The United States under the Trump administration has made some drastic foreign policy changes, moving away from the path of the Obama administration. The result is that the relationship with Iran has altered drastically as President Trump calls out the regime for its actions in regard to the ballistic missile program and its human rights violations.
Throughout his campaign for the presidency, Trump also pointed out the flaws of the Joint Comprehensive Plan of Action (JCPOA), claiming that it was so flawed that it needed to be scrapped altogether. Despite efforts by his European allies, the U.S. pulled out of the agreement in May and the sanctions that had previously been waived are now going back into effect. However, there is a 180-day window during which buyers have the opportunity to wind down their purchases with the Iranian regime.
While the economic impact might not be felt right away, one area of Iran’s economy is already feeling the crunch. According to Geneva-based Petro-Logistics, Iran’s crude oil exports have declined slightly in May. This is just the first sign that U.S. sanctions may be starting to deter some buyers from working with Iran.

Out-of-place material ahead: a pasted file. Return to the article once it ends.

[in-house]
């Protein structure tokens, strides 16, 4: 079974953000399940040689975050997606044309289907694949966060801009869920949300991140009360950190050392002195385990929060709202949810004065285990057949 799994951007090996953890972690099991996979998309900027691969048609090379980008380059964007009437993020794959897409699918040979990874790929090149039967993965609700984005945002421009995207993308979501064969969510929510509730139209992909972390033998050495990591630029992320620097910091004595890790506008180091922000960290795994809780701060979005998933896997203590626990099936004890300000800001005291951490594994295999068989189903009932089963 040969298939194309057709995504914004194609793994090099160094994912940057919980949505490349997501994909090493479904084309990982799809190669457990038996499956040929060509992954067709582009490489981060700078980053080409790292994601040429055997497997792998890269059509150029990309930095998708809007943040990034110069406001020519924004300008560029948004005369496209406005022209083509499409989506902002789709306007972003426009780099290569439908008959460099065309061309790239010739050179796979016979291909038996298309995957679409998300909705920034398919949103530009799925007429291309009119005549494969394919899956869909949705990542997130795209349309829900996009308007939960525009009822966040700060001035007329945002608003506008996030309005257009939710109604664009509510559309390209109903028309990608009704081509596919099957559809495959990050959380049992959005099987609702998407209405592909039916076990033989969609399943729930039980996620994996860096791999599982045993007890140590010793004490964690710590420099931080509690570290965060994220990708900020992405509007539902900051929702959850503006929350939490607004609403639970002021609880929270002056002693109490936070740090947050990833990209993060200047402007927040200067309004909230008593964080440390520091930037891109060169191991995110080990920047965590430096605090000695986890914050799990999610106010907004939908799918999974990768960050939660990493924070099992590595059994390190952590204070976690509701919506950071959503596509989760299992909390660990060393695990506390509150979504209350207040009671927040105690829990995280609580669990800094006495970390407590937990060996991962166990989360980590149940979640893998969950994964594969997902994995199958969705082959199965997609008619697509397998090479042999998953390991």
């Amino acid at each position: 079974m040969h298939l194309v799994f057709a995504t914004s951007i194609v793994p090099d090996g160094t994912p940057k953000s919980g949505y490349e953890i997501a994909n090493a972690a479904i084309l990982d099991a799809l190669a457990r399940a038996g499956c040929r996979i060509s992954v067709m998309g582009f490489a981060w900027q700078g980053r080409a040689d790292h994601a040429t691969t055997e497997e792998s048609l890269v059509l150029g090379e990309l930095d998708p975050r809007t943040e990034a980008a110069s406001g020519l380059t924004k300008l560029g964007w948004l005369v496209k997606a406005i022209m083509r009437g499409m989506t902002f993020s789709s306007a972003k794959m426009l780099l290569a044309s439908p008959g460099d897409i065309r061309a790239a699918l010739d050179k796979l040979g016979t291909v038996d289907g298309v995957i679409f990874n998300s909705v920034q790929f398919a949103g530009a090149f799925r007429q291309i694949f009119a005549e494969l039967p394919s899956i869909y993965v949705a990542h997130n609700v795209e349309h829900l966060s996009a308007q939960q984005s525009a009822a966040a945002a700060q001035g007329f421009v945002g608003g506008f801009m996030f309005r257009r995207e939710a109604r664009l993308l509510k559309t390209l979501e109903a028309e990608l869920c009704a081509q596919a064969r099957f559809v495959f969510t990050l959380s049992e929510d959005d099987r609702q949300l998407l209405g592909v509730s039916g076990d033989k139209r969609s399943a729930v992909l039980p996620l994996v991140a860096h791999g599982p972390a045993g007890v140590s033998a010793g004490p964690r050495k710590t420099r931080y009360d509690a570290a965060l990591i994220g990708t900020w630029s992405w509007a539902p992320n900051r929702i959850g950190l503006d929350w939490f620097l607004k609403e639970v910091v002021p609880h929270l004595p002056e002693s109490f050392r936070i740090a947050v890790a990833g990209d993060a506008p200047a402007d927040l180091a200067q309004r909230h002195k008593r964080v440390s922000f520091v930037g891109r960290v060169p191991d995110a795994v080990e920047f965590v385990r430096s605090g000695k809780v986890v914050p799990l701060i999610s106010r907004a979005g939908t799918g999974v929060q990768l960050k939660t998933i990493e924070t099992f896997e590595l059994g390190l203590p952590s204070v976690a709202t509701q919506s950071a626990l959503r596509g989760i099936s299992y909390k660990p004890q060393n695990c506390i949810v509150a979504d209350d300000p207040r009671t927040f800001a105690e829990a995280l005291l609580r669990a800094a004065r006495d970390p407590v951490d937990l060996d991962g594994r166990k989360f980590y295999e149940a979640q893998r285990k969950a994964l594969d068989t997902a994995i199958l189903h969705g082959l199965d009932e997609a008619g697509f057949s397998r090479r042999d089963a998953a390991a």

At the same time, the fact that it was only a slight reduction means that buyers are not rushing to cut their volumes from OPEC’s third largest producer.
“Exports are down by more than 100,000 barrels per day (bpd) from the very high levels seen in April, but there is not sign of a mass exodus at this time,” said Daniel Gerber, chief executive of Petro-Logistics. “In fact, May exports remain significantly higher than the previous 12-month average, with European refiners continuing to load cargos throughout the month.”
The company did not specify the absolute volume of Iran’s oil exports for the months of April and May.
Measuring supply and demand in the oil market is opaque, meaning that consultancies, such as Petro-Logistics, are estimating supply from OPEC countries based on their tanker shipments and other methods.
The Iranian government has reported exporting 2.6 million barrels per day in April, which is a record since the JCPOA lifted international sanctions on the country in January of 2016.
The bulk of their crude oil exports are going to Asia and the rest primarily is designated for European markets. The volumes going to Europe are more susceptible to the impact of U.S. sanctions being reinforced. The Iranian regime is hoping the JCPOA can be salvaged, but if not, there are also financing issues that may come into play, hampering the Iranian oil trade over time.